A frightening virus has swept across the nation, leaving scientists scrambling to analyze it and find a cure. This is not a new infection, but rather an evolved strain that was first observed around four years ago, with an alarming similarity to polio and other nerve-damaging viruses. Doctors and researchers across the country are currently working on one of the biggest medical puzzles in recent years.
115 children in 34 states have been infected, over 100 of which had developed paralysis. The original virus is called Enterovirus D68, quite rare but with a sudden prevalence in the 21st century. It was discovered in 1962 and first isolated in California. However, there have been cases as far as the Philippines, Japan, and the Netherlands. The Bottom Line covered the story last year as awareness of the disease began to spread.
Enterovirus D68 affects children, particularly those under five years old. It primarily causes respiratory illness with initial symptoms that are easy to mistake for a cold. Experts’ biggest concern is the resulting muscle weakness and paralysis that has resulted from the virus. Viruses can mutate and adapt to survive in new environments the way humans do, and this one has presented a great challenge to scientists in terms of both diagnoses and treatment. A recent study revealed that the mutated strain resembles polio more than it has in years past. The children were tested to see if another pathogen may be causing symptoms, but so far studies have been inconclusive since no other virus, bacteria, fungi, or parasites were found. A defining aspect is the variability in responses—in an infected sibling pair, for example, one girl developed paralysis in both arms and torso while her brother had no lasting effects from the exact same virus.
“This suggests that it’s not only the virus, but also patients’ individual biology that determines what disease they may present with” said Charles Chiu, who worked on the study at University of California, San Francisco.
Doctors around the U.S. had already noticed an upswing in respiratory illness when there were accumulating reports of children with mysterious weakness in their limbs—some had symptoms so severe they had no voluntary muscle movement. A group led by scientists at UCSF pinpointed the genetic code of EV-D68 in half of the children in California and Colorado who displayed sudden and unexplained muscle weakness and paralysis, known as acute flaccid myelitis. One obstacle to diagnosis and treatment is the fact that Enterovirus D68 presents a wide range of symptoms—if any emerge at all—from flu-like symptoms to severe respiratory illness and paralysis requiring a ventilator. Interestingly, experts estimate that the majority of the population has already been exposed to the enterovirus, but healthy adults do not show symptoms. This has been one of the biggest questions scientists ask themselves, along with the fact that those who are ill have had minimal to no improvement, according to one study.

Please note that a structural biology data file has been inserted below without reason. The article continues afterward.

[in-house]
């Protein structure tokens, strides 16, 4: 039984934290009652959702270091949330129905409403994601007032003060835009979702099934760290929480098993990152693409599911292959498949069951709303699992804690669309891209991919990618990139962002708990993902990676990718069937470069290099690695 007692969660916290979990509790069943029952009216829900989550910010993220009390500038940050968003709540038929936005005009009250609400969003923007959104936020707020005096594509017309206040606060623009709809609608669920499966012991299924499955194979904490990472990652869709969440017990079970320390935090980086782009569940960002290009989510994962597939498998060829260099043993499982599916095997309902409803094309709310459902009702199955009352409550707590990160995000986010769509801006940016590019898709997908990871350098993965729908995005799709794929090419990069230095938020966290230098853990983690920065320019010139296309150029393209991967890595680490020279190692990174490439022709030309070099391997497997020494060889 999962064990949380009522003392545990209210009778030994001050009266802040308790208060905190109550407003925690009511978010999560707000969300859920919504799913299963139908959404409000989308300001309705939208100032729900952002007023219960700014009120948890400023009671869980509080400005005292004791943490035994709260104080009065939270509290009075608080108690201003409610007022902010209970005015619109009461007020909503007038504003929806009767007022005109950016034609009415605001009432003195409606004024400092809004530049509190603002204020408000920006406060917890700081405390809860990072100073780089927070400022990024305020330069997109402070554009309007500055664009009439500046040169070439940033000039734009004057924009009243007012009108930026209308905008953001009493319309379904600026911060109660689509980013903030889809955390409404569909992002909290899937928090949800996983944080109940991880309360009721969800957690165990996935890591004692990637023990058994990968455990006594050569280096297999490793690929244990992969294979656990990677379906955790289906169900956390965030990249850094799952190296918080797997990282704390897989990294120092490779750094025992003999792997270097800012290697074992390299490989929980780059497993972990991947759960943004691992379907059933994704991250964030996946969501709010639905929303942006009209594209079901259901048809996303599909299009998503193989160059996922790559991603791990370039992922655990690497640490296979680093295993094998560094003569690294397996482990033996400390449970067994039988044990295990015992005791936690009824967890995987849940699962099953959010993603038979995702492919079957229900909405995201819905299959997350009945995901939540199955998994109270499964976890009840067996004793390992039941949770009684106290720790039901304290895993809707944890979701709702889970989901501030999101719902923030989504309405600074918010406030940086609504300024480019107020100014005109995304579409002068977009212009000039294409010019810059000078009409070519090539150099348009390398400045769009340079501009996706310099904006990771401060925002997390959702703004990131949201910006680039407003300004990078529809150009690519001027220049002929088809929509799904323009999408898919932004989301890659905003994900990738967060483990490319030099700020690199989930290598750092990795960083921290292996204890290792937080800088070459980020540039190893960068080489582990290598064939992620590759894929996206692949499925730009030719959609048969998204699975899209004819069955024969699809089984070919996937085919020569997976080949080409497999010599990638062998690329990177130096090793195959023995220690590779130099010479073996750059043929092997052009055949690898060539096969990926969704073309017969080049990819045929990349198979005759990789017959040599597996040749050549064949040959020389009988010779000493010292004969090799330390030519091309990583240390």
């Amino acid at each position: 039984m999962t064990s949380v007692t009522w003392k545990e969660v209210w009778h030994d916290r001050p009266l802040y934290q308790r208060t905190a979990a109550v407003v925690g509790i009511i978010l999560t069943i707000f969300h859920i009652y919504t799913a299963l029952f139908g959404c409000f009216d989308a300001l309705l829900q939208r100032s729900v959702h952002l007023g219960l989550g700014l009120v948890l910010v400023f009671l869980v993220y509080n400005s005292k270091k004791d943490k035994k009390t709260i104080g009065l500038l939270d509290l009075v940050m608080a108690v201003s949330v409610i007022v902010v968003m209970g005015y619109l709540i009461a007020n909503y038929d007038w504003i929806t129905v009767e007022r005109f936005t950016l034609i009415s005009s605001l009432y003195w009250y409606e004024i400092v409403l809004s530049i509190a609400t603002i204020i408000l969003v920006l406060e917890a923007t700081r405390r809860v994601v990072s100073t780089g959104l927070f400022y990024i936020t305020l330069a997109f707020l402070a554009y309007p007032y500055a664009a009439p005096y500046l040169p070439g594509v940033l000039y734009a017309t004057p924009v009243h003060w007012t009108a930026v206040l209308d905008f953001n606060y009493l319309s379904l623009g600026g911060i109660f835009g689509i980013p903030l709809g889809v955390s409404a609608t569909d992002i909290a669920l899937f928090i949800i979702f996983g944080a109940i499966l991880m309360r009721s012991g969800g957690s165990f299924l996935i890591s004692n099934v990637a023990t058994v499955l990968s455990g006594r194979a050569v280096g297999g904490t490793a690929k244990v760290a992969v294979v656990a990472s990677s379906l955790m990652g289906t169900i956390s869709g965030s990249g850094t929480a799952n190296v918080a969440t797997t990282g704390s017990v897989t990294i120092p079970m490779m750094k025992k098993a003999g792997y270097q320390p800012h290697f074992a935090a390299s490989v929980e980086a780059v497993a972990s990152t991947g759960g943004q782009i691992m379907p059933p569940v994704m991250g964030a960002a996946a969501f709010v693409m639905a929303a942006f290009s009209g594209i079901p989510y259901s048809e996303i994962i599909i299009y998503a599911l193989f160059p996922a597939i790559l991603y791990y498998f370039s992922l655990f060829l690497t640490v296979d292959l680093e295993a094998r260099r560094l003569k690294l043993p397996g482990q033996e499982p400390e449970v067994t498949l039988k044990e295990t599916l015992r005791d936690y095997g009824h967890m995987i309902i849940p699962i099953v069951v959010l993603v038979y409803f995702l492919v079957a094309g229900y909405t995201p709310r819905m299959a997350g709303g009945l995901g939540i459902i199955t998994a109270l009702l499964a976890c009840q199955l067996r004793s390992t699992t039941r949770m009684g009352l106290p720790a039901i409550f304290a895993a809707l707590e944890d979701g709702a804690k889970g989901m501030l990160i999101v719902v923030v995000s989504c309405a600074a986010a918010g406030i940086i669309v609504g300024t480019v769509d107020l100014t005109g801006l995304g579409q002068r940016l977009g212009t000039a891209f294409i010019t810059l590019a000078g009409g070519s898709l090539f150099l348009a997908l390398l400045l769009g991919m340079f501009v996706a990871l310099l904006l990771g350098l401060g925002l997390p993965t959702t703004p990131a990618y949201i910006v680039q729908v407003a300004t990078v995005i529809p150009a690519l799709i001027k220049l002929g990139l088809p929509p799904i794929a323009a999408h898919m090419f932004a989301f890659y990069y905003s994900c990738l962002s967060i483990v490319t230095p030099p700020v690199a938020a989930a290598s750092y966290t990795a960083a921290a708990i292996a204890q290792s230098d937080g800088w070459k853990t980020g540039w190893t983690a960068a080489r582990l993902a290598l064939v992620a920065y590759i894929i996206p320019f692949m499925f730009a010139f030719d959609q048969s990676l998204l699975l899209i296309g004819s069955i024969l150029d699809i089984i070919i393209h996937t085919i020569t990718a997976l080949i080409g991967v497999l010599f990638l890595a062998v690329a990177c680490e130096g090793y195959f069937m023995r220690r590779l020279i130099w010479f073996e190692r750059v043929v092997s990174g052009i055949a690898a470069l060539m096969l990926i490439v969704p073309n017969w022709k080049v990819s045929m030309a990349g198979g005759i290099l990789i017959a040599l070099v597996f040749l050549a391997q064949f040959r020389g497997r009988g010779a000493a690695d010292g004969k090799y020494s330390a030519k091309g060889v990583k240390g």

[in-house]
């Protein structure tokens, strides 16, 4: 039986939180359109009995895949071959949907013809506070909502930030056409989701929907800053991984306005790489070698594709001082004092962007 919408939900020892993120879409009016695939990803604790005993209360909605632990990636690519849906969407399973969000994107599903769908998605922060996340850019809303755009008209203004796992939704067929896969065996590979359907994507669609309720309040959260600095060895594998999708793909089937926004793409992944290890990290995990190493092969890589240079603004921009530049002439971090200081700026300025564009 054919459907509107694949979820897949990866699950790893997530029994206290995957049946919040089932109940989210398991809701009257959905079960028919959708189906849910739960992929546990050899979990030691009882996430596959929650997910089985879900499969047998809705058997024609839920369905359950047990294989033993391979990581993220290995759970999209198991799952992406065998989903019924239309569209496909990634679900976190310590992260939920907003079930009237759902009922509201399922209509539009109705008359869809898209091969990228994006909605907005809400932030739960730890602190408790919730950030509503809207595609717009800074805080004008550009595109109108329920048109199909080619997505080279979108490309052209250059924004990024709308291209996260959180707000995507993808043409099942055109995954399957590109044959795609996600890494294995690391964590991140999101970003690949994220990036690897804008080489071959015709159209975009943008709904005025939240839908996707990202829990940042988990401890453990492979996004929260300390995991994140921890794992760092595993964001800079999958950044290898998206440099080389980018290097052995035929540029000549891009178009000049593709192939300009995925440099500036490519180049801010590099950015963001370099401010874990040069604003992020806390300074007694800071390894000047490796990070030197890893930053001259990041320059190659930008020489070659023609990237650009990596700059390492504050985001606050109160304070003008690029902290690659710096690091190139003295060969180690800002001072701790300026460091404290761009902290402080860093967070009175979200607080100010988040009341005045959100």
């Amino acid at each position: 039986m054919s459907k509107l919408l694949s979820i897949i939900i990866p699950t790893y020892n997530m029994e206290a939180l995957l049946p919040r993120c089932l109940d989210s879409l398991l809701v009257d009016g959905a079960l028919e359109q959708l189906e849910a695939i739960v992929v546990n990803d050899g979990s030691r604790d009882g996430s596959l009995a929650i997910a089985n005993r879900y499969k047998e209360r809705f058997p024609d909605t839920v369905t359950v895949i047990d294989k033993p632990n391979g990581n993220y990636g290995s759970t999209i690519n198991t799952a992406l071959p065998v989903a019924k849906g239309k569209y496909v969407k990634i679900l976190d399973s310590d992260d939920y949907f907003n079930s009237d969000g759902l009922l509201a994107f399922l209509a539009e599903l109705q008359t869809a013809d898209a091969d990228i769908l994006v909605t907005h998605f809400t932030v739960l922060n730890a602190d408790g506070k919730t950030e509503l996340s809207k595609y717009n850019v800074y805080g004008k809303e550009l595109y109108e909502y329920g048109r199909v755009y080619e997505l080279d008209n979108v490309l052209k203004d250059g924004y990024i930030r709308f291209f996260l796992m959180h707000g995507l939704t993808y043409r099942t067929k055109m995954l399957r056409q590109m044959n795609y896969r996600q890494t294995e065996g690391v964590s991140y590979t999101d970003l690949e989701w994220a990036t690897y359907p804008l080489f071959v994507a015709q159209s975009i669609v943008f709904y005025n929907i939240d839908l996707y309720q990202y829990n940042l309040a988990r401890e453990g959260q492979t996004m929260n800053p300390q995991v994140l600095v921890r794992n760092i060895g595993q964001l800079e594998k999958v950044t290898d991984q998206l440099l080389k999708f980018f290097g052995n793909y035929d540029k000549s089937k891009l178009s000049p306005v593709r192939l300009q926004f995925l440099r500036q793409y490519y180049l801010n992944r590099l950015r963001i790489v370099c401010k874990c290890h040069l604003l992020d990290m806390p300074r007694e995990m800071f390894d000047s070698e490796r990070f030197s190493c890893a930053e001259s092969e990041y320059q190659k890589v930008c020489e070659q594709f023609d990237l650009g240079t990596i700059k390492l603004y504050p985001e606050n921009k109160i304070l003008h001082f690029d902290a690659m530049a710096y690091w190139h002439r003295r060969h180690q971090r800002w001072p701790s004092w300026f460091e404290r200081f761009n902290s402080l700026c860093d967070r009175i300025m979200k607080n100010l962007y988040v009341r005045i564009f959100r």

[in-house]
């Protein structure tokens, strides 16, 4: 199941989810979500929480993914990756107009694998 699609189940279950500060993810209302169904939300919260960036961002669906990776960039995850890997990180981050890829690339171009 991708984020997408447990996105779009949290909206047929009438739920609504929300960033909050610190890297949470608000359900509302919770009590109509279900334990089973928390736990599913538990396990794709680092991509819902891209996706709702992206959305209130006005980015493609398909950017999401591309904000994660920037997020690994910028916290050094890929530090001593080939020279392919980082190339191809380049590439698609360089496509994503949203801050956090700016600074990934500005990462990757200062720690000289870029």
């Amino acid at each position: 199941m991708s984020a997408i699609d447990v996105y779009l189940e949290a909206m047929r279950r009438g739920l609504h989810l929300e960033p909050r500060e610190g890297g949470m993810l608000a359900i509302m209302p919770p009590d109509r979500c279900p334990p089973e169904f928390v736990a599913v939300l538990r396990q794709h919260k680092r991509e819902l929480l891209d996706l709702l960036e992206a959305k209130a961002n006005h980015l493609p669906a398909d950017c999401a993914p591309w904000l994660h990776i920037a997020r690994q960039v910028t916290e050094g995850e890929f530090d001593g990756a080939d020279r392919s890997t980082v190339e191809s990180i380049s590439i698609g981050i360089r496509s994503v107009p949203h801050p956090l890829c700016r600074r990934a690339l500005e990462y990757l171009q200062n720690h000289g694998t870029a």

An enterovirus enters through the gastrointestinal tract, and grows in the body before eventually attacking the nervous system. It is known that the most common time of infection is during the summer and fall, and it is unknown how this will affect the new evolved strain of EV-D68. As of now, there is no vaccine available for the enteroviruses besides the one for polio. Ultimately, the illness must run its course and doctors may attempt to treat symptoms. So far, none of the infected have regained full mobility.
The virus is spread through saliva, phlegm, and stool. The Center for Disease Control and Prevention has recommended general cleanliness, avoiding those infected and keeping surfaces clean. New research centers and trials in hospitals have opened up around the country. The often-cited Lancet study has authors in Aurora, Colo., San Francisco, Palo Alto, and Los Angeles working to analyze and fight the debilitating illness. The added complications of enterovirus season and a novel strain have made the efforts all the more crucial.